May 11, 2022

Ford is testing in-vehicle sound effects to alert drivers to dangers outside the vehicle

The same soundproofing that helps make cars quiet inside also masks sounds from outside that could help drivers spot potential hazards. To remedy this, Ford is testing a new system in Europe that couples automatic hazard detections with sound effects in the car So drivers are aware of hazards before they even see them.

Now that sensors like speed cameras and cameras with intelligent object detection are small enough to be hidden anywhere in vehicles, many cars include hazard detection and warning systems where dashboard lights and Generic sound effects alert drivers to passing vehicles, pedestrians and cyclists. But most of the time, these warnings are vague, requiring the driver to instantly check all of their mirrors and blind spots to determine exactly where the danger lies outside of their vehicle.

Ford engineers in Europe want to take this safety feature one step further. They are currently testing something they call Directional Audio Alert which adds two important pieces of information. First, the system determines where the danger actually is in relation to the vehicle, and audio alerts are then routed to a specific speaker for the driver to hear from indicates where the danger actually is. Unless you’re spending half a million dollars on a sports car where every ounce of weight reduction is crucial to its performance, even an inexpensive sedan has speakers for the stereo located all around the interior of the vehicle, which makes it possible to give the sounds a certain directionality.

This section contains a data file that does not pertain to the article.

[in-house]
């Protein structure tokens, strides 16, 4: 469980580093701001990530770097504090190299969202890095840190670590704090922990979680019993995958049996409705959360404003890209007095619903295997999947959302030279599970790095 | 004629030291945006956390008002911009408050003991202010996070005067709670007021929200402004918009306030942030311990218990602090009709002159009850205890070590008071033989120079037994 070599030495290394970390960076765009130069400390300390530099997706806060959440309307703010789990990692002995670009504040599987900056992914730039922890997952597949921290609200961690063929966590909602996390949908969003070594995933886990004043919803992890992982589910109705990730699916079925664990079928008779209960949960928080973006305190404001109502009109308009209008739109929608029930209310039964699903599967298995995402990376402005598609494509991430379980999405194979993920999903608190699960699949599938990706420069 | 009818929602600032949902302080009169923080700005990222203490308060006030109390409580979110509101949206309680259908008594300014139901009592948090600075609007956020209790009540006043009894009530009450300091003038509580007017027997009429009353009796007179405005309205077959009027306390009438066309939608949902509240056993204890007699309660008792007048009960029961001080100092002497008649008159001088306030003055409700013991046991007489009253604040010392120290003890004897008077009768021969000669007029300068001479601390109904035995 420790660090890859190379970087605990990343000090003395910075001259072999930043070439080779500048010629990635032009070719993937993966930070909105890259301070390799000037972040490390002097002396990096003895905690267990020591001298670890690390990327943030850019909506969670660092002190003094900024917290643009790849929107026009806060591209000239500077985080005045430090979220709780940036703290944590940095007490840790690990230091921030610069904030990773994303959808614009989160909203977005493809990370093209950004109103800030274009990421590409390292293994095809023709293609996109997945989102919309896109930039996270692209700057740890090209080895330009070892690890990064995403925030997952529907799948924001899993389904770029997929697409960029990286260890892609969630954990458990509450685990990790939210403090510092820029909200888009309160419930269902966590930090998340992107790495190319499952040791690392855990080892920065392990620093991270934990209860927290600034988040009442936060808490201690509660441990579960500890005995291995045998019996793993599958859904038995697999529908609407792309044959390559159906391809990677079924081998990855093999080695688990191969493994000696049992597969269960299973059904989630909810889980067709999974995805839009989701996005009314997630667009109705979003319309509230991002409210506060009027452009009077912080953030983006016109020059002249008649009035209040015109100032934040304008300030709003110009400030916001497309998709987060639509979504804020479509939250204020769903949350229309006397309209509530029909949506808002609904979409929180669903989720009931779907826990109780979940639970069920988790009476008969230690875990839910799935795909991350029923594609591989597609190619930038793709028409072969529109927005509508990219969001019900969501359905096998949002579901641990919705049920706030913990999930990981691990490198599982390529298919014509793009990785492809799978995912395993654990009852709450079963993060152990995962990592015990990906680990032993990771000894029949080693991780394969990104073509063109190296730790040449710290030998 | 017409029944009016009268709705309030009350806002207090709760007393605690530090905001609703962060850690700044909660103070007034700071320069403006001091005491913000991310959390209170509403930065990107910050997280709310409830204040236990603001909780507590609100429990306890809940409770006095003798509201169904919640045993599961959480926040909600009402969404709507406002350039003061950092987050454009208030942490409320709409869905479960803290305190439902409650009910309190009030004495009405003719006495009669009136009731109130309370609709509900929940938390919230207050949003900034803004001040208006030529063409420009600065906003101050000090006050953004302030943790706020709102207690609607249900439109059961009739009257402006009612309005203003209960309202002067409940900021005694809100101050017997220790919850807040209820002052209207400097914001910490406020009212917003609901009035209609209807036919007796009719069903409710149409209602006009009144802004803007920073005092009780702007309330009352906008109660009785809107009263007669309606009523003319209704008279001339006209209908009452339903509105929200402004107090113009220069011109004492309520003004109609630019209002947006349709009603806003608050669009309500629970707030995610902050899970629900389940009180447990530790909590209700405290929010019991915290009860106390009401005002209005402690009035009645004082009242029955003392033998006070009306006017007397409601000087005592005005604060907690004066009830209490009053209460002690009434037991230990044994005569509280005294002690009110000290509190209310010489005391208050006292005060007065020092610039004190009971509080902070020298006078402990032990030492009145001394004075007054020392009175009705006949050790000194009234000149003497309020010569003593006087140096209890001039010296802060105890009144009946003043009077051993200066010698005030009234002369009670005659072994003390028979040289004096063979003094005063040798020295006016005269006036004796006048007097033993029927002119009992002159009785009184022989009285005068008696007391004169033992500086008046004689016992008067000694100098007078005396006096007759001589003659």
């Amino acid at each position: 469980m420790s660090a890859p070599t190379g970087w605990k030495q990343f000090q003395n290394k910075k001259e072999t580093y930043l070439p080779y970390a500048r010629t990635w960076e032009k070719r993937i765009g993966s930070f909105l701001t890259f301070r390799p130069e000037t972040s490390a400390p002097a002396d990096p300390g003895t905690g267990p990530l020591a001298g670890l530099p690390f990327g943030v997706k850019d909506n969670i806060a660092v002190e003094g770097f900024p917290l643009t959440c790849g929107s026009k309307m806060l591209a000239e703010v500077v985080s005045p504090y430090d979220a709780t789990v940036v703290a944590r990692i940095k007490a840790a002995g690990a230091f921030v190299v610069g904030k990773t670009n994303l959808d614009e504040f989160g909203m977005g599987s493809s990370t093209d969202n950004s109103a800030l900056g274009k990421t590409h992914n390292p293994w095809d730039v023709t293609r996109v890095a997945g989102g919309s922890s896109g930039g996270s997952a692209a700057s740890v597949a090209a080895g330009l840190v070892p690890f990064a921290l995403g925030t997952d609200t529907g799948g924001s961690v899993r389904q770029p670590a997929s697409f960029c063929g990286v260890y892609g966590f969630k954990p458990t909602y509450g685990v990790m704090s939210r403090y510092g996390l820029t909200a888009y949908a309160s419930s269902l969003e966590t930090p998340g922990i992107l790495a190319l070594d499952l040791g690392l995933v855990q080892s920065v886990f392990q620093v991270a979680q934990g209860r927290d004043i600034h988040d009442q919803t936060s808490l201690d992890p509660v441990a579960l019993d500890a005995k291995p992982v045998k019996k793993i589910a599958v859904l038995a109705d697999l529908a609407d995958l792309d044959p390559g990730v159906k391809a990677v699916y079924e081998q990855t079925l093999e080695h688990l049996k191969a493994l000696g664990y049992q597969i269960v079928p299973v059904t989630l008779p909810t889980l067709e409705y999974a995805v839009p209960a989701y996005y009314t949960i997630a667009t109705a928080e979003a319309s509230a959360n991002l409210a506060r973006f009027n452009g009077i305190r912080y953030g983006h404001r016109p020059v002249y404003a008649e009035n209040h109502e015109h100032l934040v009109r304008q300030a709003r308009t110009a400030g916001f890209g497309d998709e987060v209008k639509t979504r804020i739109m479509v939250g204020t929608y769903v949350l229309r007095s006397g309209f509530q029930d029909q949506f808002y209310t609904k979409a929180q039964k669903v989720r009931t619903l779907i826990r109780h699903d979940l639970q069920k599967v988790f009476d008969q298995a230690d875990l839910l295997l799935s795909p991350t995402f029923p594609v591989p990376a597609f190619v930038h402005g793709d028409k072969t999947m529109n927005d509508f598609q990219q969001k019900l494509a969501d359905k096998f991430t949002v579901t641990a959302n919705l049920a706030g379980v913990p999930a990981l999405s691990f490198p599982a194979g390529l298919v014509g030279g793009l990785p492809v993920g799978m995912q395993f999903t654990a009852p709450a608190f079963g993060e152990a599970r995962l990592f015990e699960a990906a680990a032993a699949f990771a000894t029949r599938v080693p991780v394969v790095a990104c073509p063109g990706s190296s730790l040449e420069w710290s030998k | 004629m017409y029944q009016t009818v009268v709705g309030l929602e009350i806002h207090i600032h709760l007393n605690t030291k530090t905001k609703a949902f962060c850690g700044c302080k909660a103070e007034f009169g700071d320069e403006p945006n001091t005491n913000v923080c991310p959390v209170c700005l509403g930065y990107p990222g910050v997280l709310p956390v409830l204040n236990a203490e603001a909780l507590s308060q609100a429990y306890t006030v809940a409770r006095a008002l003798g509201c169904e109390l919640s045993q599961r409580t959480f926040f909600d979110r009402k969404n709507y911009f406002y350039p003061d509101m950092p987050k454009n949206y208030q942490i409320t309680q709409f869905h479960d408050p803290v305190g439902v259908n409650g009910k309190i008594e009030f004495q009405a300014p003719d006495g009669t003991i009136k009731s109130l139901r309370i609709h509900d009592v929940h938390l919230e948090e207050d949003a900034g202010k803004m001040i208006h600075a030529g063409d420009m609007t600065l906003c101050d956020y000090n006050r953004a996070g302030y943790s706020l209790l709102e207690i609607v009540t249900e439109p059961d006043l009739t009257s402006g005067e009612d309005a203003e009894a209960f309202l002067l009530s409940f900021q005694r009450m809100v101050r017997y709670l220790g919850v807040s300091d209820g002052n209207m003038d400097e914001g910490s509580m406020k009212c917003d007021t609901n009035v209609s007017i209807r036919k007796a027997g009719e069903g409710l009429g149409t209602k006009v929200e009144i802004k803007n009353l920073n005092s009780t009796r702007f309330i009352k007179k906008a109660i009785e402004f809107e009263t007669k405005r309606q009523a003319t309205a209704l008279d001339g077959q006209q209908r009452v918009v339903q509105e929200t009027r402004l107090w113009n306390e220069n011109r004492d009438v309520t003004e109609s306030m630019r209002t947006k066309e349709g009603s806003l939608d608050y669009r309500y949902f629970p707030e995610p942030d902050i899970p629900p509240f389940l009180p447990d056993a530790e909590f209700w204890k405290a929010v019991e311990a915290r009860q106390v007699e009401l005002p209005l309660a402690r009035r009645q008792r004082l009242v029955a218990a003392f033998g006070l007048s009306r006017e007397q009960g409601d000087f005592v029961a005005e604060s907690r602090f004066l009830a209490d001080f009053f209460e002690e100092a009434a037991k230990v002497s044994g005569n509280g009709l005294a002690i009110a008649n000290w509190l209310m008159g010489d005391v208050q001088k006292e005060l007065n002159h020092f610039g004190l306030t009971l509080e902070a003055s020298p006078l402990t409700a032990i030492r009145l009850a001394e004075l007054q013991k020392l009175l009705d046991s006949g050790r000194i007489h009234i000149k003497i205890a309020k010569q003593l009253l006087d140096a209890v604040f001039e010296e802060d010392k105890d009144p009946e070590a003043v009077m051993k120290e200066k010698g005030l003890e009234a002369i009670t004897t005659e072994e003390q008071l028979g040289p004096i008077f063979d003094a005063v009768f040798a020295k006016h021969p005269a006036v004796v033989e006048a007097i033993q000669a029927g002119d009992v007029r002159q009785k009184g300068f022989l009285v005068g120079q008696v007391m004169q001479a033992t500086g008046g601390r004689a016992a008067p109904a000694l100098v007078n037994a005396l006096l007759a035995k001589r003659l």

Second, instead of a generic chime, the vehicle’s sensors and cameras would intelligently determine what the hazard is and play an appropriate sound effect, such as the honking of a car horn, the chime of a bicycle bell, or the footstep. In tests involving a driving simulator, drivers were able to instantly identify the type and location of a hazard 74% of the time. Engineers hope to further improve the effectiveness of directional audio alerts through the use of spatial sound hints that help better position alert sounds in 3D space. Not only would a driver know that a bicycle is stopping along the right side of their vehicle, but the 3D sounds would also help them know how fast the cyclist was passing, allowing them to react accordingly before they even see it. .

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